School lunches in the United States suck.
Now, I am not saying the school lunch programs itself are awful. Many public schools offer their students discounted or even free lunches in cases of those below a certain income line. They also offer breakfasts, which are an incredible help to families struggling to make ends meet. When you have a child living in poverty, school lunch programs can be a life saving benefit that we should most definitely continue funding through taxes.
The problem is the type of food that schools serve in cafeterias all over the country. Not only is it low quality food, but it could be argued that most of it is incredibly unhealthy.
I will say right now that this isn’t so much a post about Vegetarianism or Veganism, though those two lifestyles do potentially come into play. This is more about the system of nutrition in this country as a whole, especially where children and young people are concerned.
HBO has an interesting documentary called Weight of the Nation. One of their episodes was all about children and the rising rates of obesity in those under the age of eighteen. You can see the full episode here, but I wanted to point out one particular part that I am posting below.
As you can see, even the educators admit that they don’t eat the school lunches and that the system in place is more about cost and convenience than health. Schools are over burdened and under funded, and so they cut corners wherever they can. They have no choice but to do so.
This goes to a wider question of education in this country that I won’t get into, yet the food is a big problem. Especially since it is the poorest students that need free breakfasts and lunches that are most impacted by the issue. Is is any wonder our kids are becoming so overweight in this country? Or that the highest obesity rates are in the poorest areas?
Some people might be thinking this is an extreme case scenario. But have you looked at your school’s menu lately? You may be lucky enough to be in a district where this problem is being addressed and changes are being made. But I know my daughter’s school lunch menu is nothing but hot dogs, chicken fingers, pizza, meat filled white pastas, fried chicken sandwiches, pork “riblettes”, nachos, hamburgers….these are every day foods there.
If you are having your children live Veggie lifestyles (I am not, personally), you have no choice but to send pack lunches. Parents who don’t have Veggie children should also consider doing so. It might seem like a hassle, or expensive. But neither of those things are really the case, as it often costs less than the average daily lunch cost of the school to send a lunch with your child.
A quick explanation of how my children eat: as I said, they are not Veggies themselves. I feel that it is a decision they need to make for, and at four and seven they aren’t quite at a place to do so. What I have done instead is tried to guide them and lessen their impact. I give them an appreciation for a wide array of meatless foods like different fruits and vegetables.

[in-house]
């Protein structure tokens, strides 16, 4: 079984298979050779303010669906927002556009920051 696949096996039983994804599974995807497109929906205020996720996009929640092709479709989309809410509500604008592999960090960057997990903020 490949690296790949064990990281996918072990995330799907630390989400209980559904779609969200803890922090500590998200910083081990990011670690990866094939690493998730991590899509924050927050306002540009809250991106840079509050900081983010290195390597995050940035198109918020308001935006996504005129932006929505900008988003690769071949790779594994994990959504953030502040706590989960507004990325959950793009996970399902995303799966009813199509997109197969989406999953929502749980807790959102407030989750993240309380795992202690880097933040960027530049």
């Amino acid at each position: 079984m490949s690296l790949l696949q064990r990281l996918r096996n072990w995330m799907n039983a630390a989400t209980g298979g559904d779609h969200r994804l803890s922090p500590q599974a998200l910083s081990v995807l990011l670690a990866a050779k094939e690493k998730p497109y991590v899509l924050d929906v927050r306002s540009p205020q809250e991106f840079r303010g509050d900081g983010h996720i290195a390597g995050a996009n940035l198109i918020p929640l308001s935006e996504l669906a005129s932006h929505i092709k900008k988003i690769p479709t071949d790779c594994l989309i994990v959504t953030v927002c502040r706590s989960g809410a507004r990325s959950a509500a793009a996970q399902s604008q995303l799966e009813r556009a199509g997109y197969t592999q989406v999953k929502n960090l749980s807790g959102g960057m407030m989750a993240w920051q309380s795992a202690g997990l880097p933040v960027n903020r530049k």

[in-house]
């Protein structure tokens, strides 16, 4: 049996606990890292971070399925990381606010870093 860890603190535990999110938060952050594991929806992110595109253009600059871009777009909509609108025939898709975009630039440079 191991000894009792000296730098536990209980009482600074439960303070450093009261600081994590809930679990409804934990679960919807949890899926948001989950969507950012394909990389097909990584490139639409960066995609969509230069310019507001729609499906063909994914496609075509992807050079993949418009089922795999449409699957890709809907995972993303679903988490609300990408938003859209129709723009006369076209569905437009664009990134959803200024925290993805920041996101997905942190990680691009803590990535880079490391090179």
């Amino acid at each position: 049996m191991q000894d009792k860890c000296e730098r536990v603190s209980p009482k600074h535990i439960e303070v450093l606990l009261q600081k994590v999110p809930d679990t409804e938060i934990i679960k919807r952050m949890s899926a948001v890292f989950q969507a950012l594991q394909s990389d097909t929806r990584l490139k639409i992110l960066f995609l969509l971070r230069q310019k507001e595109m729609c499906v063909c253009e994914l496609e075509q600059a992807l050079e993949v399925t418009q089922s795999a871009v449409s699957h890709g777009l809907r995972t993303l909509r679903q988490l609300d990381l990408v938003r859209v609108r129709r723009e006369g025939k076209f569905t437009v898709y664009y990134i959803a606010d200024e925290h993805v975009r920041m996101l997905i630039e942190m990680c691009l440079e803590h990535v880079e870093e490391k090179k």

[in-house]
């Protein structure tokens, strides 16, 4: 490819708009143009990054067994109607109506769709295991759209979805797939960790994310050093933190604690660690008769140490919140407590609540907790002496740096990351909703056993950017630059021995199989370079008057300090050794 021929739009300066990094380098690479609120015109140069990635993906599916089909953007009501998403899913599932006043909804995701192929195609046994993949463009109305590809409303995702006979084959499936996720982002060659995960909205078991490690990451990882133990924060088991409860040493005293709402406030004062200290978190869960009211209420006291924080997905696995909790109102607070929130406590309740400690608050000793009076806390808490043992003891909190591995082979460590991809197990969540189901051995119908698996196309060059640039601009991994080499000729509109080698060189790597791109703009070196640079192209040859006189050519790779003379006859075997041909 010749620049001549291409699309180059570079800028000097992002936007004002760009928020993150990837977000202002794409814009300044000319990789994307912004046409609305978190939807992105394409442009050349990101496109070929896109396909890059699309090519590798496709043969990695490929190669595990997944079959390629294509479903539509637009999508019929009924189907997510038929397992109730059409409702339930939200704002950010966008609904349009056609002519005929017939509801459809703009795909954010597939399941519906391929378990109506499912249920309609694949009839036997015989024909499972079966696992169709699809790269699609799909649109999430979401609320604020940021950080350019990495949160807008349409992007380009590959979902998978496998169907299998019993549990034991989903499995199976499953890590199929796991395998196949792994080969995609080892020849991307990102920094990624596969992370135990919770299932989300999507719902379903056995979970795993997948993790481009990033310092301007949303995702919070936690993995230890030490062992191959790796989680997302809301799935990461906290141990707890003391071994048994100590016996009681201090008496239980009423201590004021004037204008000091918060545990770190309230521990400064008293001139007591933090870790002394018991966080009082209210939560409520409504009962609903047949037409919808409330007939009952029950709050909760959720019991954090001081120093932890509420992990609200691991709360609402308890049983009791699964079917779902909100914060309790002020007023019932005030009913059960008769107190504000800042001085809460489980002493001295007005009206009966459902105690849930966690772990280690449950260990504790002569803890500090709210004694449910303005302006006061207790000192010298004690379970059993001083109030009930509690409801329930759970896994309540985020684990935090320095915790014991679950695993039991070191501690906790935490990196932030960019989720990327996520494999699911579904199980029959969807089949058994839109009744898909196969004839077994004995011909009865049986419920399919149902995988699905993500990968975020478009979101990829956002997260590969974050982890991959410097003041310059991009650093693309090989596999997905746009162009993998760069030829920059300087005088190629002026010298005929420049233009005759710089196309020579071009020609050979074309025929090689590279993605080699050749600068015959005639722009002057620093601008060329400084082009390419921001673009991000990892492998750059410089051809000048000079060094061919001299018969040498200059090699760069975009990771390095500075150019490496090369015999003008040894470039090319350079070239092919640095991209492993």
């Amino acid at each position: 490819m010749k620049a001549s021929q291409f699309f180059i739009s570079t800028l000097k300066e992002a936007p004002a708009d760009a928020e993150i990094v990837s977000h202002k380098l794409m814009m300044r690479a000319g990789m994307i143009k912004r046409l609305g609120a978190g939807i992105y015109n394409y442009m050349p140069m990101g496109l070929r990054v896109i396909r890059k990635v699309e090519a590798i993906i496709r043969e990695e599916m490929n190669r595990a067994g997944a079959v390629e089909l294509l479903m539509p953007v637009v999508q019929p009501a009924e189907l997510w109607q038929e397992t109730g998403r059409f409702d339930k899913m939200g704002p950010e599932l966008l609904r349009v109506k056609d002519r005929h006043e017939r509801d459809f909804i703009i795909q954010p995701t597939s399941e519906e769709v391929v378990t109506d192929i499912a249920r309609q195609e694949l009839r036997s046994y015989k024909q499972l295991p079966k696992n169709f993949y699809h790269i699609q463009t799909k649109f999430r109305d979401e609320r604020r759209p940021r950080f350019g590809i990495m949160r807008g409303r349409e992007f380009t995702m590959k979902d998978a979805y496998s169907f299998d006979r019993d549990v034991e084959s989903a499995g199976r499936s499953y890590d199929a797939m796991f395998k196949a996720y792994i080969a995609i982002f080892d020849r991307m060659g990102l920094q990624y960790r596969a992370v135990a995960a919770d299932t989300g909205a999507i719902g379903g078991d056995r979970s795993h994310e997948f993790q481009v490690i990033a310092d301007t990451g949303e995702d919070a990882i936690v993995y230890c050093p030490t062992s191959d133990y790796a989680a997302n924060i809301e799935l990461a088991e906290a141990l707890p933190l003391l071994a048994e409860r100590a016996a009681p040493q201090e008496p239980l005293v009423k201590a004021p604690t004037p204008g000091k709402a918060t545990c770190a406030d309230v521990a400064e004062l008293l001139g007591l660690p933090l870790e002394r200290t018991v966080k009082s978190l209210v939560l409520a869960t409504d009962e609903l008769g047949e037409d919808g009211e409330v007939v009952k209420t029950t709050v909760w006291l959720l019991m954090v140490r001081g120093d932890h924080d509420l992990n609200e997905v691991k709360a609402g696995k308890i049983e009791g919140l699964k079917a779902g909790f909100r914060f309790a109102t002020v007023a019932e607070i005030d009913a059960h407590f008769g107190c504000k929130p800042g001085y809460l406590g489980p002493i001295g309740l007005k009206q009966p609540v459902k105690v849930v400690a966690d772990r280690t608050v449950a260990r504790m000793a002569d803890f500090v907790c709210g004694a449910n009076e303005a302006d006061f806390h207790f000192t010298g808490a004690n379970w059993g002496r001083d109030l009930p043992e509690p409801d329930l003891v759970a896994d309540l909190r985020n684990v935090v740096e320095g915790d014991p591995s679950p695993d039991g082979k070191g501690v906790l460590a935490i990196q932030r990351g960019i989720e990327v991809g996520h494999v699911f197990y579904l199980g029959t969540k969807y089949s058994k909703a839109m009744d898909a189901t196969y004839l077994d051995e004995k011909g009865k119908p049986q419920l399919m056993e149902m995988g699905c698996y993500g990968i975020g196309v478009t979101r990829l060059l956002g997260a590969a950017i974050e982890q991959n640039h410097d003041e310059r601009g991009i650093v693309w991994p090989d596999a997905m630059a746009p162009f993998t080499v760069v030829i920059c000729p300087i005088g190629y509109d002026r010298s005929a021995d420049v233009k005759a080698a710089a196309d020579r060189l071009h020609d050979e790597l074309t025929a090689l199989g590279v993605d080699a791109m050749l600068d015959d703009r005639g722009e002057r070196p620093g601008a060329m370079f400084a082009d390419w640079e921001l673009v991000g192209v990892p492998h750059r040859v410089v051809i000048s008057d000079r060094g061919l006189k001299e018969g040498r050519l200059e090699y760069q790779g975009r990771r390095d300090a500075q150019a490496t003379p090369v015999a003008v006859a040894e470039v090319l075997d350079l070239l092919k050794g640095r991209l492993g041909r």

We don’t cook meat at home and while they might have a lunch meat sandwich a few times a week, it is usually a Veggie option instead. They don’t drink milk, though they do eat yogurt and cheese at their own request. I limit items with high sugar contents or high fructose corn syrup. They don’t drink soda or anything like that, and only are allowed juice once a day.
Each morning I spent five minutes making my daughter lunch to take with her to school. She is one of those kids that tends to like the same general thing every day, so your own child might be a bit pickier about their choices. But even creating a rotating schedule of five different lunches per week is pretty simple.
An average lunch will contain:
1 sandwich (lunch meat with lettuce and tomato, peanut butter and jelly, almond butter and fruit, ect)
1 oz crackers, pretzels, nuts or seeds.
3 oz veggies (cherry tomatoes, cucumber slices, baby carrots, celery sticks, ect)
1 fruit (apple, sliced orange, strawberries, grapes, watermelon, cantaloupe, ect)
1 juice box (apple)
The average cost is about $1.40 per day, and that is due to the more expensive items I purchase that you could switch out easily (juice box, crackers/nuts/seeds/pretzels). That is $7 a week or $28 per month per child. With a bit of creativity you could cut that cost way down, even sending along leftovers from dinner the night before. Or making a large batch of something they like to eat and freezing it in individual servings to send a few times per week.
If you are lucky enough to have your children at a school that serves nutritious meals, that is fantastic. For most of the people reading this, that won’t be the case. Despite the rising obesity problem, schools just don’t have the money to offer anything but mass produced, overly processed garbage.
Making a school lunch, whether it is Vegetarian, Vegan or contains meat is one of the best things you can do to ensure your child’s health. Not to mention help them to remain energized with slow burning foods that will let them to think more clearly and focus on the rest of their day.
Also, lunch boxes are cute. Just saying.